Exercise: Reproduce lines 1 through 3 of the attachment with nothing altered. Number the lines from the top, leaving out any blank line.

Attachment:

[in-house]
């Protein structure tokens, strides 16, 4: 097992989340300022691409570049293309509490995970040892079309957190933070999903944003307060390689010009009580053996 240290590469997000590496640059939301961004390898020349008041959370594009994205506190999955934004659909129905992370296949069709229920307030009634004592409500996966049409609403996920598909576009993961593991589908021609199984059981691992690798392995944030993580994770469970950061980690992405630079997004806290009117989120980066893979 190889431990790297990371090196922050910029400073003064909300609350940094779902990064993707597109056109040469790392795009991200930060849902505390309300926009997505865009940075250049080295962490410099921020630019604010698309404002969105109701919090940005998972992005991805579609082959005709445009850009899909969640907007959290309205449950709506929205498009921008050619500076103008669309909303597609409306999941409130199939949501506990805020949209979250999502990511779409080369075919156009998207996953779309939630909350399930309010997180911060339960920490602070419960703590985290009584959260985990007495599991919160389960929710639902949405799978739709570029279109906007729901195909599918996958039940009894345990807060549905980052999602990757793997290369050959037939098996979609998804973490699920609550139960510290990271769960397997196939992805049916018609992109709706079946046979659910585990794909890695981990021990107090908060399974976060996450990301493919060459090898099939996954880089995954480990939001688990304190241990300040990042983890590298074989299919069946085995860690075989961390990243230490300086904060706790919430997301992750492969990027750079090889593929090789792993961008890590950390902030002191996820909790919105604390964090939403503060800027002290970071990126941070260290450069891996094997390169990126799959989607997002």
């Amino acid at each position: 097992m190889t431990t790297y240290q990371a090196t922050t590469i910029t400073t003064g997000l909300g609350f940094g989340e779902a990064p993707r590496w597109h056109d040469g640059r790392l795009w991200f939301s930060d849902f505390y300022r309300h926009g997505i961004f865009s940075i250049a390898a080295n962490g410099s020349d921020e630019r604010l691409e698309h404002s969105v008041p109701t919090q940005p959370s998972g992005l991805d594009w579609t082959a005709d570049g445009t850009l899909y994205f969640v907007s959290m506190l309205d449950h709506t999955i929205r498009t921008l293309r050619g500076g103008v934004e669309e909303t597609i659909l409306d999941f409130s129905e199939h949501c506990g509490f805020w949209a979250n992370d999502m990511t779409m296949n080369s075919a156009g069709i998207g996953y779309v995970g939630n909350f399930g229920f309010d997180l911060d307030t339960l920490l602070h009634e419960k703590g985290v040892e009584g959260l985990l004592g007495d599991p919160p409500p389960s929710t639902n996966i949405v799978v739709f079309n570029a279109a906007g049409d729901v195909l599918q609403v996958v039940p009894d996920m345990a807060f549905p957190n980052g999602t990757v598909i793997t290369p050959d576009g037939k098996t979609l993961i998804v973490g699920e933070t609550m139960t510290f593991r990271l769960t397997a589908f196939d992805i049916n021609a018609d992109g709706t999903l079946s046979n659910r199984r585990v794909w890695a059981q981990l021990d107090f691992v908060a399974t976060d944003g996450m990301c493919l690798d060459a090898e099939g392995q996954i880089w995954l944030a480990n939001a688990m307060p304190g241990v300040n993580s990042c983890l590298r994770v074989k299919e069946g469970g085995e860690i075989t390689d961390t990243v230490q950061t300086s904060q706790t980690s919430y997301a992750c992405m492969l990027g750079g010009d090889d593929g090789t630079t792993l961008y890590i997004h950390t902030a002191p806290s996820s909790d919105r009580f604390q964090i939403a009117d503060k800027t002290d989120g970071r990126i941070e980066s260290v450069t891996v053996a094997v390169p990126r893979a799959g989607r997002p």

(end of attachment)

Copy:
[in-house]
């Protein structure tokens, strides 16, 4: 097992989340300022691409570049293309509490995970040892079309957190933070999903944003307060390689010009009580053996 240290590469997000590496640059939301961004390898020349008041959370594009994205506190999955934004659909129905992370296949069709229920307030009634004592409500996966049409609403996920598909576009993961593991589908021609199984059981691992690798392995944030993580994770469970950061980690992405630079997004806290009117989120980066893979 190889431990790297990371090196922050910029400073003064909300609350940094779902990064993707597109056109040469790392795009991200930060849902505390309300926009997505865009940075250049080295962490410099921020630019604010698309404002969105109701919090940005998972992005991805579609082959005709445009850009899909969640907007959290309205449950709506929205498009921008050619500076103008669309909303597609409306999941409130199939949501506990805020949209979250999502990511779409080369075919156009998207996953779309939630909350399930309010997180911060339960920490602070419960703590985290009584959260985990007495599991919160389960929710639902949405799978739709570029279109906007729901195909599918996958039940009894345990807060549905980052999602990757793997290369050959037939098996979609998804973490699920609550139960510290990271769960397997196939992805049916018609992109709706079946046979659910585990794909890695981990021990107090908060399974976060996450990301493919060459090898099939996954880089995954480990939001688990304190241990300040990042983890590298074989299919069946085995860690075989961390990243230490300086904060706790919430997301992750492969990027750079090889593929090789792993961008890590950390902030002191996820909790919105604390964090939403503060800027002290970071990126941070260290450069891996094997390169990126799959989607997002």
């Amino acid at each position: 097992m190889t431990t790297y240290q990371a090196t922050t590469i910029t400073t003064g997000l909300g609350f940094g989340e779902a990064p993707r590496w597109h056109d040469g640059r790392l795009w991200f939301s930060d849902f505390y300022r309300h926009g997505i961004f865009s940075i250049a390898a080295n962490g410099s020349d921020e630019r604010l691409e698309h404002s969105v008041p109701t919090q940005p959370s998972g992005l991805d594009w579609t082959a005709d570049g445009t850009l899909y994205f969640v907007s959290m506190l309205d449950h709506t999955i929205r498009t921008l293309r050619g500076g103008v934004e669309e909303t597609i659909l409306d999941f409130s129905e199939h949501c506990g509490f805020w949209a979250n992370d999502m990511t779409m296949n080369s075919a156009g069709i998207g996953y779309v995970g939630n909350f399930g229920f309010d997180l911060d307030t339960l920490l602070h009634e419960k703590g985290v040892e009584g959260l985990l004592g007495d599991p919160p409500p389960s929710t639902n996966i949405v799978v739709f079309n570029a279109a906007g049409d729901v195909l599918q609403v996958v039940p009894d996920m345990a807060f549905p957190n980052g999602t990757v598909i793997t290369p050959d576009g037939k098996t979609l993961i998804v973490g699920e933070t609550m139960t510290f593991r990271l769960t397997a589908f196939d992805i049916n021609a018609d992109g709706t999903l079946s046979n659910r199984r585990v794909w890695a059981q981990l021990d107090f691992v908060a399974t976060d944003g996450m990301c493919l690798d060459a090898e099939g392995q996954i880089w995954l944030a480990n939001a688990m307060p304190g241990v300040n993580s990042c983890l590298r994770v074989k299919e069946g469970g085995e860690i075989t390689d961390t990243v230490q950061t300086s904060q706790t980690s919430y997301a992750c992405m492969l990027g750079g010009d090889d593929g090789t630079t792993l961008y890590i997004h950390t902030a002191p806290s996820s909790d919105r009580f604390q964090i939403a009117d503060k800027t002290d989120g970071r990126i941070e980066s260290v450069t891996v053996a094997v390169p990126r893979a799959g989607r997002p």